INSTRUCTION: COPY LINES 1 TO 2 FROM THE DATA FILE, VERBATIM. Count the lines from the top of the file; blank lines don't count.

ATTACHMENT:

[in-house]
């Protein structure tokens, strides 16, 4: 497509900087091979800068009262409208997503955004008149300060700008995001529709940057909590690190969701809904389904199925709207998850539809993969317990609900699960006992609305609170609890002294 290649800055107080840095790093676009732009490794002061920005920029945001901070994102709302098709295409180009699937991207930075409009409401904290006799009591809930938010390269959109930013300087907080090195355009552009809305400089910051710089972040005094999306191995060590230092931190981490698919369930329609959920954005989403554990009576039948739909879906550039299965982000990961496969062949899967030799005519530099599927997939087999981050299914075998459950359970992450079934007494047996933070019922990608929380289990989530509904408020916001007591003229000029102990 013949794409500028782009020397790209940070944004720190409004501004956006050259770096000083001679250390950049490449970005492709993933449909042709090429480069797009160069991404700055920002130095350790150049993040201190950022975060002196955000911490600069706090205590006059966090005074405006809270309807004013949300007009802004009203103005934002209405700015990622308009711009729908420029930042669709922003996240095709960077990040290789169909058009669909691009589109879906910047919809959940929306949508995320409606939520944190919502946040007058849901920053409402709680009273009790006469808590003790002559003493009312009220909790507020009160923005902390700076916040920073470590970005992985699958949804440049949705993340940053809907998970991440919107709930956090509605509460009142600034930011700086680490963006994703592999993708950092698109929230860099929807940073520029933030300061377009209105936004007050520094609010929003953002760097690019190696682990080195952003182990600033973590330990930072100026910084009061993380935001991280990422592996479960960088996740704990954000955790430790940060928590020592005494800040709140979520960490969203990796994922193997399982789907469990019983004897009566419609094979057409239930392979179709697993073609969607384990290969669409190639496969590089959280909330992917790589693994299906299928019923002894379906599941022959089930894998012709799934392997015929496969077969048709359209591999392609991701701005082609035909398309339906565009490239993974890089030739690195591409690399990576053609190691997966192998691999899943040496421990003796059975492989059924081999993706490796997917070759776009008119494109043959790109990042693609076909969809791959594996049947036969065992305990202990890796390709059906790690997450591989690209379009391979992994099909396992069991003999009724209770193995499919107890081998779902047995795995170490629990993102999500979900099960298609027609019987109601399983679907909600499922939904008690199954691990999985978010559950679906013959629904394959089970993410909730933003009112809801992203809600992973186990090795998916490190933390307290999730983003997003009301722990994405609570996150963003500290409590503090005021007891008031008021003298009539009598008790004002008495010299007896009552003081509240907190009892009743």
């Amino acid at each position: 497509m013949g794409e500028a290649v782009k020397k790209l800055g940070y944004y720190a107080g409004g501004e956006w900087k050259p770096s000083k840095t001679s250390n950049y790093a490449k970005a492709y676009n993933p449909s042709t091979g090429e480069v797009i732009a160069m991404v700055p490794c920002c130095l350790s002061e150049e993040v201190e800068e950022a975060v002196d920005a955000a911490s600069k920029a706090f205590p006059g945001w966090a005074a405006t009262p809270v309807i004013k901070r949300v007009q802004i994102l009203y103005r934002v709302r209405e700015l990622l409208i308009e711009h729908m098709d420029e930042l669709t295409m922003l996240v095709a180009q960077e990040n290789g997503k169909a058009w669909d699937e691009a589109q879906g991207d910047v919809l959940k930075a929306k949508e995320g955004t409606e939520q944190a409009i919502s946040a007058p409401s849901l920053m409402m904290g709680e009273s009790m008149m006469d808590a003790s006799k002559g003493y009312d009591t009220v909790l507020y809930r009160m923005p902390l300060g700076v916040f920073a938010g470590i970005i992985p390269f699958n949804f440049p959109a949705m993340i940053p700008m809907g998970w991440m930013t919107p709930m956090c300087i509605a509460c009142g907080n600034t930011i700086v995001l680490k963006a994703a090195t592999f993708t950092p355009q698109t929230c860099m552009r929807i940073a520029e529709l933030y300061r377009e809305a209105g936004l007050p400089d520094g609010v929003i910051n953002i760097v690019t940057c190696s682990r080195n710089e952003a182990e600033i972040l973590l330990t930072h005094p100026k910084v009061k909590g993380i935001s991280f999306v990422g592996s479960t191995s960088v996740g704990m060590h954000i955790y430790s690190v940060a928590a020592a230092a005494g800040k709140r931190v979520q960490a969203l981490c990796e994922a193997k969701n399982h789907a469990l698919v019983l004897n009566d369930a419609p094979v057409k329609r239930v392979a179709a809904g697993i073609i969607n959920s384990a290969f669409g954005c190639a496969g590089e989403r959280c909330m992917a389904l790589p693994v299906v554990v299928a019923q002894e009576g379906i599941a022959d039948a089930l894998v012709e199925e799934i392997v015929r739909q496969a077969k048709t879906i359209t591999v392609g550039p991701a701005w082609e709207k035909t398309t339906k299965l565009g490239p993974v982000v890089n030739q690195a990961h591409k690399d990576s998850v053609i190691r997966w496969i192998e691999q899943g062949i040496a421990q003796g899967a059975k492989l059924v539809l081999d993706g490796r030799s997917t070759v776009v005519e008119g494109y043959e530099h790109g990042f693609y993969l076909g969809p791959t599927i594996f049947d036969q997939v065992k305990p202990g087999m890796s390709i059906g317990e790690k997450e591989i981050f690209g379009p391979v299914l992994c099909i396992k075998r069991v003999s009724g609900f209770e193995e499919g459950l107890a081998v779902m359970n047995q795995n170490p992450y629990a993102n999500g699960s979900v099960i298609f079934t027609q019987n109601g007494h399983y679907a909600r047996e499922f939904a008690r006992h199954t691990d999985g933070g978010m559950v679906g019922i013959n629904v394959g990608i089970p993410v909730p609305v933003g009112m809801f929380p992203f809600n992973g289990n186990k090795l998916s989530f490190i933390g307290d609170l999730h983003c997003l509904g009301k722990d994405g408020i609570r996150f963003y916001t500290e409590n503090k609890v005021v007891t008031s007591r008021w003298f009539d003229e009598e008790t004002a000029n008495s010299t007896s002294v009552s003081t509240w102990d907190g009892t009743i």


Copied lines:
[in-house]
């Protein structure tokens, strides 16, 4: 497509900087091979800068009262409208997503955004008149300060700008995001529709940057909590690190969701809904389904199925709207998850539809993969317990609900699960006992609305609170609890002294 290649800055107080840095790093676009732009490794002061920005920029945001901070994102709302098709295409180009699937991207930075409009409401904290006799009591809930938010390269959109930013300087907080090195355009552009809305400089910051710089972040005094999306191995060590230092931190981490698919369930329609959920954005989403554990009576039948739909879906550039299965982000990961496969062949899967030799005519530099599927997939087999981050299914075998459950359970992450079934007494047996933070019922990608929380289990989530509904408020916001007591003229000029102990 013949794409500028782009020397790209940070944004720190409004501004956006050259770096000083001679250390950049490449970005492709993933449909042709090429480069797009160069991404700055920002130095350790150049993040201190950022975060002196955000911490600069706090205590006059966090005074405006809270309807004013949300007009802004009203103005934002209405700015990622308009711009729908420029930042669709922003996240095709960077990040290789169909058009669909691009589109879906910047919809959940929306949508995320409606939520944190919502946040007058849901920053409402709680009273009790006469808590003790002559003493009312009220909790507020009160923005902390700076916040920073470590970005992985699958949804440049949705993340940053809907998970991440919107709930956090509605509460009142600034930011700086680490963006994703592999993708950092698109929230860099929807940073520029933030300061377009209105936004007050520094609010929003953002760097690019190696682990080195952003182990600033973590330990930072100026910084009061993380935001991280990422592996479960960088996740704990954000955790430790940060928590020592005494800040709140979520960490969203990796994922193997399982789907469990019983004897009566419609094979057409239930392979179709697993073609969607384990290969669409190639496969590089959280909330992917790589693994299906299928019923002894379906599941022959089930894998012709799934392997015929496969077969048709359209591999392609991701701005082609035909398309339906565009490239993974890089030739690195591409690399990576053609190691997966192998691999899943040496421990003796059975492989059924081999993706490796997917070759776009008119494109043959790109990042693609076909969809791959594996049947036969065992305990202990890796390709059906790690997450591989690209379009391979992994099909396992069991003999009724209770193995499919107890081998779902047995795995170490629990993102999500979900099960298609027609019987109601399983679907909600499922939904008690199954691990999985978010559950679906013959629904394959089970993410909730933003009112809801992203809600992973186990090795998916490190933390307290999730983003997003009301722990994405609570996150963003500290409590503090005021007891008031008021003298009539009598008790004002008495010299007896009552003081509240907190009892009743």